Digitising our lives
Every detail of our lives today is held somewhere digitally, giving corporations and states the power to access information about our political affiliations, sexual orientation, shopping and travel habits, even health status. It can be used to make our lives easier and to target human rights responses, but it can also be used to discriminate, stifle protest and undermine our rights.
Launched in 2016, our Human Rights, Big Data and Technology Project brings together almost 30 Essex researchers, working with colleagues at the University of Cambridge, exploring how human rights can be secured in this digital age.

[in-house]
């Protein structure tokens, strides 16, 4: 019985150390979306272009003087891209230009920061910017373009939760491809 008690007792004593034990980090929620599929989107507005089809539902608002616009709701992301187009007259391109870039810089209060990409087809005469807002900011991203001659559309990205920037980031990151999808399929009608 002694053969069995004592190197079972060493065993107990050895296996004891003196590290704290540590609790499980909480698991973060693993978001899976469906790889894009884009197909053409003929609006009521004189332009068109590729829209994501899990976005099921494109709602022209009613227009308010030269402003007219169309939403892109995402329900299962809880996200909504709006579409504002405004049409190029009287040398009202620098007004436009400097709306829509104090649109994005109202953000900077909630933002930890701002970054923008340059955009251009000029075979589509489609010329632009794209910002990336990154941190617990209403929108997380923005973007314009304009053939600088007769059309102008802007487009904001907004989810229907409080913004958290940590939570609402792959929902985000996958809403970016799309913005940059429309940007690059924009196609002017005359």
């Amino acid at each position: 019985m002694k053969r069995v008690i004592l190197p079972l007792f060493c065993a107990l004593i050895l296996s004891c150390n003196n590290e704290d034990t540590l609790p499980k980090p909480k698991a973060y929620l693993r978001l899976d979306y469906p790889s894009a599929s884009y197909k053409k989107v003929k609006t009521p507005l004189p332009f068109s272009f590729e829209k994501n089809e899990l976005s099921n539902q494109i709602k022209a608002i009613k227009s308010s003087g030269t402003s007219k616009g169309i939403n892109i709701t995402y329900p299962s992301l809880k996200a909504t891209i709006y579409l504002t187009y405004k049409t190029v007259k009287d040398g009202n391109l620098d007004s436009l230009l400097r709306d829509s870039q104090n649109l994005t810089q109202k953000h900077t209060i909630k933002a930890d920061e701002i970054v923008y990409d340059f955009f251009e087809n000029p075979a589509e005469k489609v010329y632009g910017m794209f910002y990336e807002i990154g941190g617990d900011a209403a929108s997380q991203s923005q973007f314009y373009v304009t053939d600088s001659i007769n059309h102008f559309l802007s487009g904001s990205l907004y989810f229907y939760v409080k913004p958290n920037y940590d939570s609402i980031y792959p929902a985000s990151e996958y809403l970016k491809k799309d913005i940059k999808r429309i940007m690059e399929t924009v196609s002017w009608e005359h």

They are investigating issues including predictive policing, consent, surveillance and counter-terrorism, the use of algorithms to determine access to healthcare and insurance premiums, and how our social media activity can be used to spot and respond to human rights abuses.
A multi-disciplinary approach
Our multi-disciplinary Human Rights Centre is uniquely placed to direct the study. Lawyers, sociologists, computer scientists, economists, criminologists, human rights practitioners and data experts are just some of the researchers working together on this project.
The Centre’s links to key UN agencies, national and international human rights organisations, NGOs, and technology companies will be crucial to realising significant impact.